I think what’s special about it is just how ambitious and how collaborative this community is. So, we have student societies like the Innovation and Entrepreneurship Society, who organise things like trips over to Singapore to engage in the innovation ecosystems there. Then we have social events where we pitch different business ideas at the Red Room in the evening. And we have the Ventures programs, of course, which bring together and equip students with the different toolkits that they'll need to do interesting things.

And I think what that all leads to is this culture where students have this great collaboration with academics and the other powerhouses of innovation at the university, so that they can bring things out of just the university and into the world and create cool products and services.

What was it like to win the UQ Startup Academy?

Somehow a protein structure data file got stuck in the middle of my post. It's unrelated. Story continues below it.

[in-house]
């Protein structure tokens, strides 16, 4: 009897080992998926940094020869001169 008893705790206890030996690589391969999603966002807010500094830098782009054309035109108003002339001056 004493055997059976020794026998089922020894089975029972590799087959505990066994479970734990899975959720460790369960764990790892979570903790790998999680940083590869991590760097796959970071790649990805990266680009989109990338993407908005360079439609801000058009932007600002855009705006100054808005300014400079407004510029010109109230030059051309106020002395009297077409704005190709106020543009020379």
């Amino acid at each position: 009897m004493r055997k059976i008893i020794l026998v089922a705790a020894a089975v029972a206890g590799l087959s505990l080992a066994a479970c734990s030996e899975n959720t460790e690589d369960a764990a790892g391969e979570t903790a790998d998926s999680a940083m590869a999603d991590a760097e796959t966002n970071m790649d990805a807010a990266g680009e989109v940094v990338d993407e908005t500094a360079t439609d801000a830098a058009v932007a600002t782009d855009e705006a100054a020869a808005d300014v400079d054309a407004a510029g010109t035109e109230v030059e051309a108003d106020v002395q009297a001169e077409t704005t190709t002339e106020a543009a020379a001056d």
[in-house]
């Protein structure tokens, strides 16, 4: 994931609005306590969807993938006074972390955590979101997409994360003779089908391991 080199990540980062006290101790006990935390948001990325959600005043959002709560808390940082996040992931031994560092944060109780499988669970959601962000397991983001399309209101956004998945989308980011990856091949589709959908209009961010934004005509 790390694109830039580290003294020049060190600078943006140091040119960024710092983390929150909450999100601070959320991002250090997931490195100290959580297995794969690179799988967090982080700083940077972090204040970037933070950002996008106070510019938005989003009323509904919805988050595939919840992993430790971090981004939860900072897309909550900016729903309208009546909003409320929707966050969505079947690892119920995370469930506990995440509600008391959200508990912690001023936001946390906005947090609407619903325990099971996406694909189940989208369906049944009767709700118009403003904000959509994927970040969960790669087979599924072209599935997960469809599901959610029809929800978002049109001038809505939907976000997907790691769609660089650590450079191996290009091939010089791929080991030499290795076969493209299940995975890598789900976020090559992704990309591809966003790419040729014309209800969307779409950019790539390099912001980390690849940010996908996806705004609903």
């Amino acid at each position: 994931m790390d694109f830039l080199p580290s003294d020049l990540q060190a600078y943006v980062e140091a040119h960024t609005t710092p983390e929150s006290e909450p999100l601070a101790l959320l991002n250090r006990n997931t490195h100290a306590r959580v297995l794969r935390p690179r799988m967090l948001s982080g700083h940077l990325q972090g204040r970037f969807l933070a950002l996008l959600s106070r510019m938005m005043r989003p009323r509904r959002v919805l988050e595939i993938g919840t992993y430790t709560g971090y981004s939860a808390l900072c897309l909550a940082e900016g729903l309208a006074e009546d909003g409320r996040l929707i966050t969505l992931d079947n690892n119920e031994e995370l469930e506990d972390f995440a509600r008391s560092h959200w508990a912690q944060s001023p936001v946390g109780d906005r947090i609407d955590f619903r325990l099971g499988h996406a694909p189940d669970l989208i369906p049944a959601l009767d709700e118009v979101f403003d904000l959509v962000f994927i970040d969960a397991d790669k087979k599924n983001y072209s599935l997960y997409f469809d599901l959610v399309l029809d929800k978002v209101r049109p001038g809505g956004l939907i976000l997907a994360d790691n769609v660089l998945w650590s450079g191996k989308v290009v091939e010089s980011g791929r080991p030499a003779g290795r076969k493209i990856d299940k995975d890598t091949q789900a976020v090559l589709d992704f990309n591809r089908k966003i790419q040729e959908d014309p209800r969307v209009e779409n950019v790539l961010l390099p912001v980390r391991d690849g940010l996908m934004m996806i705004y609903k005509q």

Lara Berge Ventures

Lara: This was a real ‘sliding doors’ moment for me. Pitching in front of judges and an audience was not a comfortable thing for me in my second year of uni. Two years on, I can say that this has definitely changed, largely due to this experience with Startup Academy. It connected me with so many interesting people and improved my confidence immensely.

What was it like to win the Ericsson Innovation Award?

Tom Bizzell Ventures

Tom: To win the Ericsson Innovation Award was really valuable for WakeShare. It was a massive legitimisation of what we were trying to do. And that gave us the chance to pick the brains of a number of interesting people we may not have been able to otherwise.

What motivates you as a young entrepreneur?

Tom: Coming into university at this time in which innovation is at such a massive acceleration, and being able to decide where to direct my career, it's exciting to know that the Australian technology industry is really still in its nascence, in this exciting period where there’s so much to be done. And I think one thing that motivates me is wanting to be part of that, wanting to be able to help some of these innovations unlock their impact on society.